And those petitions are not falling on deaf ears.
The City of Minneapolis, the origin of the most recent outcry, this week announced its plan to disband the police department — a move which its mayor, Jacob Frey, opposes. Such an action would require amending the city charter, which must be approved by a public vote.
Calls for similar measures have permeated the country. Texas, itself, hosted numerous mammoth-sized protests in cities such as Houston, Dallas, Austin, Fort Worth, and even Lubbock.
Each of those cities and more have received appeals, both formal and informal, to adopt reforms ranging anywhere from prohibiting the use of less-lethal ammunition to redirecting portions of funding toward other community-oriented programs to dismantling the police department entirely.
Dallas, Fort Worth, and San Antonio each received tangible lists of demands.
Fort Worth’s demands, though brief, were pointed.
Listed out by WFAA, they read:
- We demand to defund the police.
- We demand the Fort Worth Independent School District to immediately remove all Fort Worth police officers from our schools.
- We demand the FWISD immediately cease all contracts with the Fort Worth Police Department.
- We demand to the demilitarization of the FWPD. The SRT should no longer have access to militarized gear.
- We demand the creation of a community oversight board (not appointed by the City) with subpoena power.
- We demand the disarmament of police, especially in response to nonviolent offenses.
- We demand a substantial portion of the FWPD budget be allocated to creating mental health response teams, youth homelessness programs, and a young people’s task force on race relations, etc.
The Dallas list includes police-related measures such as discontinuing the department’s partnership with the federal government’s Immigration and Customs Enforcement (ICE); diverting police funding to housing, employment, and other social services counselors; prohibiting firearm use by officers when suspects are unarmed, fleeing, or are armed with non-firearm weapons (including knives); and removing from armed patrol any officer under a use-of-force investigation.
But it doesn’t just stop at police-related demands. The ninth demand is the discharge of every aged-65 or older inmate, any inmate that has tested positive for COVID-19, or any inmate with a health condition that heightens their risk of contracting coronavirus.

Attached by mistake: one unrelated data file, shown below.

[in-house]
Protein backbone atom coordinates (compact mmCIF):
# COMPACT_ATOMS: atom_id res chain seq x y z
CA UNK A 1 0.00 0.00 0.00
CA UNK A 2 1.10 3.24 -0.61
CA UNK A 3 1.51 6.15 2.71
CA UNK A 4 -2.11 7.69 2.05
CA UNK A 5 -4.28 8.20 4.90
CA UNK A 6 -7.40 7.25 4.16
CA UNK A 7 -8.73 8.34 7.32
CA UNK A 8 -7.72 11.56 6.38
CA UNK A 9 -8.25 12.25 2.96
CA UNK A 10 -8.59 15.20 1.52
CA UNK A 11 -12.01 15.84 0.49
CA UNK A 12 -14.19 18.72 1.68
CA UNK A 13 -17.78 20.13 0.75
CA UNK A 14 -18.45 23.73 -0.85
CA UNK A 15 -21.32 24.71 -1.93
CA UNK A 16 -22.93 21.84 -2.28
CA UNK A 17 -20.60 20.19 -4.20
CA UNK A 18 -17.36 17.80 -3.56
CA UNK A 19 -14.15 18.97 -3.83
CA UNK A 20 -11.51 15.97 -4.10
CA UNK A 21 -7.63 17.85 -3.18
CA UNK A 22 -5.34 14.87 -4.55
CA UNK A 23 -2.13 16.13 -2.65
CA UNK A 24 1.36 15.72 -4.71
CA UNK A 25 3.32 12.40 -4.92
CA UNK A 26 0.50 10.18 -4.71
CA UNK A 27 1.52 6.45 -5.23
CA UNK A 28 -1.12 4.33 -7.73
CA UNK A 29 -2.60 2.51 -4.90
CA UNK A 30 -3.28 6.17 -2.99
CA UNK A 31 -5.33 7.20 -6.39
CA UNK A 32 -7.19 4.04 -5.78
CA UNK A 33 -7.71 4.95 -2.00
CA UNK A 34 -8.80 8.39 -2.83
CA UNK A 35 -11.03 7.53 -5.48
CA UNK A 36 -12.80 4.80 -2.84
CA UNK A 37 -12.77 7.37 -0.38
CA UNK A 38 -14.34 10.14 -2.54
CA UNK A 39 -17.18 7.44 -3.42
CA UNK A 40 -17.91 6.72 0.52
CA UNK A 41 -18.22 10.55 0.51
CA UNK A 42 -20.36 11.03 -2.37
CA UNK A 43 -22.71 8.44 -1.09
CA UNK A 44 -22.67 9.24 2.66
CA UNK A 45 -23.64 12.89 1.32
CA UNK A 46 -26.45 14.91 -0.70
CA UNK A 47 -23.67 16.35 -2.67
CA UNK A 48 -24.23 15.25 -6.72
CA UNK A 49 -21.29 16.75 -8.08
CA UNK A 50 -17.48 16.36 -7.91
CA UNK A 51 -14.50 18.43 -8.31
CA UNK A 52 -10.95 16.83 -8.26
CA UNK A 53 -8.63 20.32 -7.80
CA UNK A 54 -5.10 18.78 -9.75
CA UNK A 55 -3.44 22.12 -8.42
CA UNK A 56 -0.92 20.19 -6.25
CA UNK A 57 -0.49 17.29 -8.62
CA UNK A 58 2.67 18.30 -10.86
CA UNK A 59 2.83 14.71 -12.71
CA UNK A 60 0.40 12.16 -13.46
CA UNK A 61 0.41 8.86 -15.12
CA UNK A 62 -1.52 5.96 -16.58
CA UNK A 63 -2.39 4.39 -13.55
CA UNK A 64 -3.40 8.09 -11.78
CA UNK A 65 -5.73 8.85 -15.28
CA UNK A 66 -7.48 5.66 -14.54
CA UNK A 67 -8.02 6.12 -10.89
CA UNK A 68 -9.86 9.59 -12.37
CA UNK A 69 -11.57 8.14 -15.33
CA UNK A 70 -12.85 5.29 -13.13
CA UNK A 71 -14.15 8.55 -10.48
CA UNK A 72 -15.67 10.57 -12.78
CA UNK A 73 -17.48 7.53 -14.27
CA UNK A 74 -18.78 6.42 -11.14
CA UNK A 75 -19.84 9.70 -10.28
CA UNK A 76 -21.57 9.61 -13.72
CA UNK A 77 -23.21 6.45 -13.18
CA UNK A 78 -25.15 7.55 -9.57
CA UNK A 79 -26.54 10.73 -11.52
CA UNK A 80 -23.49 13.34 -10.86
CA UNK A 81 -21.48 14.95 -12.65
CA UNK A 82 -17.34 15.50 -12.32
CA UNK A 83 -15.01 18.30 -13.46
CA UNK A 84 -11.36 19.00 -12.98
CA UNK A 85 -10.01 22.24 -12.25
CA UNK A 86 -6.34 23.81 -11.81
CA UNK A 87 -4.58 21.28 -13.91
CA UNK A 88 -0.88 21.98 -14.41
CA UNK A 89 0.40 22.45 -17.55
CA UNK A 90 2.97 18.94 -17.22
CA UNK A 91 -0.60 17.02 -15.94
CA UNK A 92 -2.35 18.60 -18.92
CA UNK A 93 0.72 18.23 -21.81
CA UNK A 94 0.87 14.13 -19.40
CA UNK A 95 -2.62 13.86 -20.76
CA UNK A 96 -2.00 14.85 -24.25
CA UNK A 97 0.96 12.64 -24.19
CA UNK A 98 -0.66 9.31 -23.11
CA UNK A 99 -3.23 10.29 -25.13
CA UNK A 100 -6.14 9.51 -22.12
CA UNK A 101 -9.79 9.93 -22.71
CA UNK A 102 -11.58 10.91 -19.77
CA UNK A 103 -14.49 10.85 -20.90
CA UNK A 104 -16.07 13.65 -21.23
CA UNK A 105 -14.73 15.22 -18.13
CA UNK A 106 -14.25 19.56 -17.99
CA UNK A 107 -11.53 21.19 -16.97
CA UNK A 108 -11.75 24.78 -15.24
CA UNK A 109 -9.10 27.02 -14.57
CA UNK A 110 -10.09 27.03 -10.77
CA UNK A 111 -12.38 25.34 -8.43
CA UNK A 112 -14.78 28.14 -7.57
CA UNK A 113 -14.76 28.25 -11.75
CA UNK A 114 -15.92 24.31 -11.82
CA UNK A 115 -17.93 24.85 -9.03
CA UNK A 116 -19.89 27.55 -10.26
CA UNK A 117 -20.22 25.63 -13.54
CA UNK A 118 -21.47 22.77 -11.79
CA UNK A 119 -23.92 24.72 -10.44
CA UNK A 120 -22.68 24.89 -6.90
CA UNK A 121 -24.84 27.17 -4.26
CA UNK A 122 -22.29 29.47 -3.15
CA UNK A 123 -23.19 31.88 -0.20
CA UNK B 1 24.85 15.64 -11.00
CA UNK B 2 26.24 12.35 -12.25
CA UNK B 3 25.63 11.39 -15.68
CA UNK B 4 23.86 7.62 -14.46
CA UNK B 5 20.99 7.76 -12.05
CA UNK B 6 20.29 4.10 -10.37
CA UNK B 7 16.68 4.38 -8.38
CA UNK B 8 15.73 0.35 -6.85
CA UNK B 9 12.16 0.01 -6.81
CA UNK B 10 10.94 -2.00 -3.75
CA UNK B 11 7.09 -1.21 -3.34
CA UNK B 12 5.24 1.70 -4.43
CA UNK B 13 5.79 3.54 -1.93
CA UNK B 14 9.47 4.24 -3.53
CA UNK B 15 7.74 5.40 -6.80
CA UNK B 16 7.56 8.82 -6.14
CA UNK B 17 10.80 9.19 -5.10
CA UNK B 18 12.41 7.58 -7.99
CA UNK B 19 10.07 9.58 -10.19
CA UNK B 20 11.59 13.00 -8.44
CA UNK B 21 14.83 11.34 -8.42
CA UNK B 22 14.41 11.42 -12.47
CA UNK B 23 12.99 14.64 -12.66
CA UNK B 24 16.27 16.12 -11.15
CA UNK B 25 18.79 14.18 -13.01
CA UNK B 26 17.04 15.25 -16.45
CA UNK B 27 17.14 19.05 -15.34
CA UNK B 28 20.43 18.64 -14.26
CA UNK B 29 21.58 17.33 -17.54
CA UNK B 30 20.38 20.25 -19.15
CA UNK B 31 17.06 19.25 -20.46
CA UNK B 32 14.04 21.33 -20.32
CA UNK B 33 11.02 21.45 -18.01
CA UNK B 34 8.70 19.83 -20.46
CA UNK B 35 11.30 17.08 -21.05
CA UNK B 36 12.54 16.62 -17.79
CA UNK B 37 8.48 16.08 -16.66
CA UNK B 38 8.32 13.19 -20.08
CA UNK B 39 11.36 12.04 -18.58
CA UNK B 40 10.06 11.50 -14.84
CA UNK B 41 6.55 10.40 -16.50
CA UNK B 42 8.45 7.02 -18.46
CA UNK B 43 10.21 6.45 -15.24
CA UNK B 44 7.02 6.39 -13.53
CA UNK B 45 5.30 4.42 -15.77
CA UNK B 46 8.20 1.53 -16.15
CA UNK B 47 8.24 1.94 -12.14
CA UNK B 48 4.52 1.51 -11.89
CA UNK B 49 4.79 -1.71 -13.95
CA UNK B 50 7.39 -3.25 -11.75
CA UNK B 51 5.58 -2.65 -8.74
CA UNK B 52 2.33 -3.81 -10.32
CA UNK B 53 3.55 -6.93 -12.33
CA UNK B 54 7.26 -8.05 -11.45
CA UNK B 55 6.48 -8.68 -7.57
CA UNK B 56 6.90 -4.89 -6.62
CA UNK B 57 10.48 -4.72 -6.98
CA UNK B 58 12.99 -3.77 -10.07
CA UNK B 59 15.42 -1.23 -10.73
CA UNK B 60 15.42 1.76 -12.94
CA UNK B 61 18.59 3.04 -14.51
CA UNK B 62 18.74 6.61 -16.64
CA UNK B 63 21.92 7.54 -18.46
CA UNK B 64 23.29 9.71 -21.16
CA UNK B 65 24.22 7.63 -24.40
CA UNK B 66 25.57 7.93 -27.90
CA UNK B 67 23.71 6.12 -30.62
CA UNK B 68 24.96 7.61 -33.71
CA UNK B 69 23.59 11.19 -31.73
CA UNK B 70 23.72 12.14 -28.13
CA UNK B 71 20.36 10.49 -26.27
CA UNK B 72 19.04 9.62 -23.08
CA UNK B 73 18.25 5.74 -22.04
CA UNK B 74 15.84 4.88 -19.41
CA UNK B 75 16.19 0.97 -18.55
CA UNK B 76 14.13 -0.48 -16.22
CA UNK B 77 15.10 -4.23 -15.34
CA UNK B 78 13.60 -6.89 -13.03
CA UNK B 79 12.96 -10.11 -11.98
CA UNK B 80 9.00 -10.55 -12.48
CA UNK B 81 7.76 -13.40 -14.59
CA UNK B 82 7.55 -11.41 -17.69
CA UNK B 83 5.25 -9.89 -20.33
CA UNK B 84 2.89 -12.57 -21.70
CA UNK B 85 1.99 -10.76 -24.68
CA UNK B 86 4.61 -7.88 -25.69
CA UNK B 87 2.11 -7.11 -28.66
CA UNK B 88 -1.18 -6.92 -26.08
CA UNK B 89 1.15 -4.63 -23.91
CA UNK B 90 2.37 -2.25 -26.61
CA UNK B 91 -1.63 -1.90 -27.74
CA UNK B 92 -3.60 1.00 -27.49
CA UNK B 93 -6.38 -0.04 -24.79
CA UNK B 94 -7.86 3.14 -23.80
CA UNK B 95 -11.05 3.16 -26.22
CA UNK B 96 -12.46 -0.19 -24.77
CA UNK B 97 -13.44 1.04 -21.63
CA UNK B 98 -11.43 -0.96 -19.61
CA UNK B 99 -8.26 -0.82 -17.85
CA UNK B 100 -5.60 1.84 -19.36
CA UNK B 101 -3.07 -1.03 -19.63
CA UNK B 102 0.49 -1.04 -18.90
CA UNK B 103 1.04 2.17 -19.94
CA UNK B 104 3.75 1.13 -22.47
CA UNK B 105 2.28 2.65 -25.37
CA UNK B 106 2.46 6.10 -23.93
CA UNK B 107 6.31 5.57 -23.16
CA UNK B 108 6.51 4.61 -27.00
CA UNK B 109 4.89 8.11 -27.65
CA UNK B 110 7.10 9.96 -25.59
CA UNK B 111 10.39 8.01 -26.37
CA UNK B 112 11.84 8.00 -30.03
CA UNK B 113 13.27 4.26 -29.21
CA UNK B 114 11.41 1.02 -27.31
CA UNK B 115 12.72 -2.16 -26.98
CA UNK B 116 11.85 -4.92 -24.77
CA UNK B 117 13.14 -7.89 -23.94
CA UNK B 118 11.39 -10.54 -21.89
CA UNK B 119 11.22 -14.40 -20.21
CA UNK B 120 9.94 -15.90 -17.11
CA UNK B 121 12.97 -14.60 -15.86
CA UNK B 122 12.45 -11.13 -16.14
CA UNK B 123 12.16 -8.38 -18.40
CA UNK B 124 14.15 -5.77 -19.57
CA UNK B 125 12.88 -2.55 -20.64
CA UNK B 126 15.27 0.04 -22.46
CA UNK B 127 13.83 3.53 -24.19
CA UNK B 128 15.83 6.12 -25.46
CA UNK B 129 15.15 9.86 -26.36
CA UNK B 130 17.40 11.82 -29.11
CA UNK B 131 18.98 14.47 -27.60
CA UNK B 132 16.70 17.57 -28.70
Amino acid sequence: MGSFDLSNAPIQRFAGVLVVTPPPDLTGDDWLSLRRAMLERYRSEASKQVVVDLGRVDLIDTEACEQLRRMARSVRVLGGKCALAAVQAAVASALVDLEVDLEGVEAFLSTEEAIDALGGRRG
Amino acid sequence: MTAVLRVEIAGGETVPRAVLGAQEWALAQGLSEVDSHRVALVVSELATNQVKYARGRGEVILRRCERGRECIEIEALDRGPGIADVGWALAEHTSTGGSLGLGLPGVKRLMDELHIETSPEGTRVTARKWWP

San Antonio’s received demands include some more specific provisions such as a minimum payout of $250,000 to the family of any “unarmed civilian…unlawfully killed by police.” A popular demand, echoed in the San Antonio list, has been to end no-knock raids.
A Louisville woman and EMT, Breonna Taylor, was killed in a no-knock raid by police earlier this year based on a dubious connection to two men suspected of dealing drugs that led to the signing of a warrant. Both, it turns out, were already in custody at the time of the raid during which Taylor was killed.
Another specific request is for a monthly forum between citizens and police.
They also request that all current and future police hires be “vetted and polygraphed for racist ideology, and discrimination.”
Other cities like El Paso and Austin have faced calls for overhaul and other reforms.
Spurred by a petition from the Austin Justice Coalition (AJC) to implement a quarter-budget cut to the police department’s funding, the city council will consider a $100 million hash on Thursday. AJC is also calling for the resignation of Police Chief Brian Manley.
A source close to the situation informed The Texan that at least five councilmembers currently support the cut and the mayor’s support would make it six. A simple majority by the 11-person body is required to approve the cut.
The department was already facing a serious staff shortage before these calls for defunding found foothold.
The movement to seriously change police departments in America is sweeping the nation, and the epicenters of these reforms will be large cities. The same holds true for Texas’ biggest cities.
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Brad Johnson is a senior reporter for The Texan and an Ohio native who graduated from the University of Cincinnati in 2017. He is an avid sports fan who most enjoys watching his favorite teams continue their title drought throughout his cognizant lifetime. In his free time, you may find Brad quoting Monty Python productions and trying to calculate the airspeed velocity of an unladen swallow.